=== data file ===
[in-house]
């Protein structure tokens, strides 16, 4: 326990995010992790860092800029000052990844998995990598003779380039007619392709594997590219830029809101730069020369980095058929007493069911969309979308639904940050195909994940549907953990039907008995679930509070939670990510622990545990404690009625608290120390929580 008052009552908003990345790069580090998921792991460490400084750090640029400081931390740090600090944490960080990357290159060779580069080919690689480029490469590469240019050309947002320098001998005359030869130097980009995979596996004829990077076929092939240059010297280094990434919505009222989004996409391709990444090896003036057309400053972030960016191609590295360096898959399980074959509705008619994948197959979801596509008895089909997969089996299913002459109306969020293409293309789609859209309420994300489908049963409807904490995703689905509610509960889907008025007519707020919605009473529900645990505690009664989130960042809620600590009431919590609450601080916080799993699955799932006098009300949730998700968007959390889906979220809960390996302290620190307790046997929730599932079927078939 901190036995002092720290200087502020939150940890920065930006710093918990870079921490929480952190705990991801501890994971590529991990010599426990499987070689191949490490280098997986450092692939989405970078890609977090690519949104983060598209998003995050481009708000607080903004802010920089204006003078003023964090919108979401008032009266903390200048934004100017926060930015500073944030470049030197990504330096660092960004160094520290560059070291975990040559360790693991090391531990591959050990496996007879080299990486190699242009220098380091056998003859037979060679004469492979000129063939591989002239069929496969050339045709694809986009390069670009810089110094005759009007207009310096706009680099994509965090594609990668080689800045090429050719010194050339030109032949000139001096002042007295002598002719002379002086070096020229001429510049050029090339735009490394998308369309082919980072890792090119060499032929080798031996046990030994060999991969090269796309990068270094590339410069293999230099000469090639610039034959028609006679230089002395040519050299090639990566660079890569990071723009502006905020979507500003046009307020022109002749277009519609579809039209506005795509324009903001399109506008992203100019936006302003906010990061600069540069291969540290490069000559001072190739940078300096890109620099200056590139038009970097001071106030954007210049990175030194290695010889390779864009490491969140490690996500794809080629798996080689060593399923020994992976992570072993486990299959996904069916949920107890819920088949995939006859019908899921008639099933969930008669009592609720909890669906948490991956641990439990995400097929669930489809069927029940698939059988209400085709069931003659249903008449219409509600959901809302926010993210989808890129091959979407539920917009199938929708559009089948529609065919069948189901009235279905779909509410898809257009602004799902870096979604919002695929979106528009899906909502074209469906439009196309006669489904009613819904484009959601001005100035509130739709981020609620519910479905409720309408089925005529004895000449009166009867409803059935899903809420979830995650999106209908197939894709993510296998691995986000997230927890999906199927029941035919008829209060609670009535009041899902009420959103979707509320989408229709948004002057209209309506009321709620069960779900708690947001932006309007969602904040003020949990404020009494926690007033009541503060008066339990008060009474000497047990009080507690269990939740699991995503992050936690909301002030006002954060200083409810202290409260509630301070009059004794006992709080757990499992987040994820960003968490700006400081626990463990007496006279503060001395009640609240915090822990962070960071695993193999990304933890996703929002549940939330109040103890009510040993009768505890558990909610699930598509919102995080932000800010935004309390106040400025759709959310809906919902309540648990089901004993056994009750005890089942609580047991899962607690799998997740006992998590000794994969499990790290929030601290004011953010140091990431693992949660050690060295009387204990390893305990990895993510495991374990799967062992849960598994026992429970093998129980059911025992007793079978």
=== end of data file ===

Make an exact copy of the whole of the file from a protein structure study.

[in-house]
């Protein structure tokens, strides 16, 4: 326990995010992790860092800029000052990844998995990598003779380039007619392709594997590219830029809101730069020369980095058929007493069911969309979308639904940050195909994940549907953990039907008995679930509070939670990510622990545990404690009625608290120390929580 008052009552908003990345790069580090998921792991460490400084750090640029400081931390740090600090944490960080990357290159060779580069080919690689480029490469590469240019050309947002320098001998005359030869130097980009995979596996004829990077076929092939240059010297280094990434919505009222989004996409391709990444090896003036057309400053972030960016191609590295360096898959399980074959509705008619994948197959979801596509008895089909997969089996299913002459109306969020293409293309789609859209309420994300489908049963409807904490995703689905509610509960889907008025007519707020919605009473529900645990505690009664989130960042809620600590009431919590609450601080916080799993699955799932006098009300949730998700968007959390889906979220809960390996302290620190307790046997929730599932079927078939 901190036995002092720290200087502020939150940890920065930006710093918990870079921490929480952190705990991801501890994971590529991990010599426990499987070689191949490490280098997986450092692939989405970078890609977090690519949104983060598209998003995050481009708000607080903004802010920089204006003078003023964090919108979401008032009266903390200048934004100017926060930015500073944030470049030197990504330096660092960004160094520290560059070291975990040559360790693991090391531990591959050990496996007879080299990486190699242009220098380091056998003859037979060679004469492979000129063939591989002239069929496969050339045709694809986009390069670009810089110094005759009007207009310096706009680099994509965090594609990668080689800045090429050719010194050339030109032949000139001096002042007295002598002719002379002086070096020229001429510049050029090339735009490394998308369309082919980072890792090119060499032929080798031996046990030994060999991969090269796309990068270094590339410069293999230099000469090639610039034959028609006679230089002395040519050299090639990566660079890569990071723009502006905020979507500003046009307020022109002749277009519609579809039209506005795509324009903001399109506008992203100019936006302003906010990061600069540069291969540290490069000559001072190739940078300096890109620099200056590139038009970097001071106030954007210049990175030194290695010889390779864009490491969140490690996500794809080629798996080689060593399923020994992976992570072993486990299959996904069916949920107890819920088949995939006859019908899921008639099933969930008669009592609720909890669906948490991956641990439990995400097929669930489809069927029940698939059988209400085709069931003659249903008449219409509600959901809302926010993210989808890129091959979407539920917009199938929708559009089948529609065919069948189901009235279905779909509410898809257009602004799902870096979604919002695929979106528009899906909502074209469906439009196309006669489904009613819904484009959601001005100035509130739709981020609620519910479905409720309408089925005529004895000449009166009867409803059935899903809420979830995650999106209908197939894709993510296998691995986000997230927890999906199927029941035919008829209060609670009535009041899902009420959103979707509320989408229709948004002057209209309506009321709620069960779900708690947001932006309007969602904040003020949990404020009494926690007033009541503060008066339990008060009474000497047990009080507690269990939740699991995503992050936690909301002030006002954060200083409810202290409260509630301070009059004794006992709080757990499992987040994820960003968490700006400081626990463990007496006279503060001395009640609240915090822990962070960071695993193999990304933890996703929002549940939330109040103890009510040993009768505890558990909610699930598509919102995080932000800010935004309390106040400025759709959310809906919902309540648990089901004993056994009750005890089942609580047991899962607690799998997740006992998590000794994969499990790290929030601290004011953010140091990431693992949660050690060295009387204990390893305990990895993510495991374990799967062992849960598994026992429970093998129980059911025992007793079978």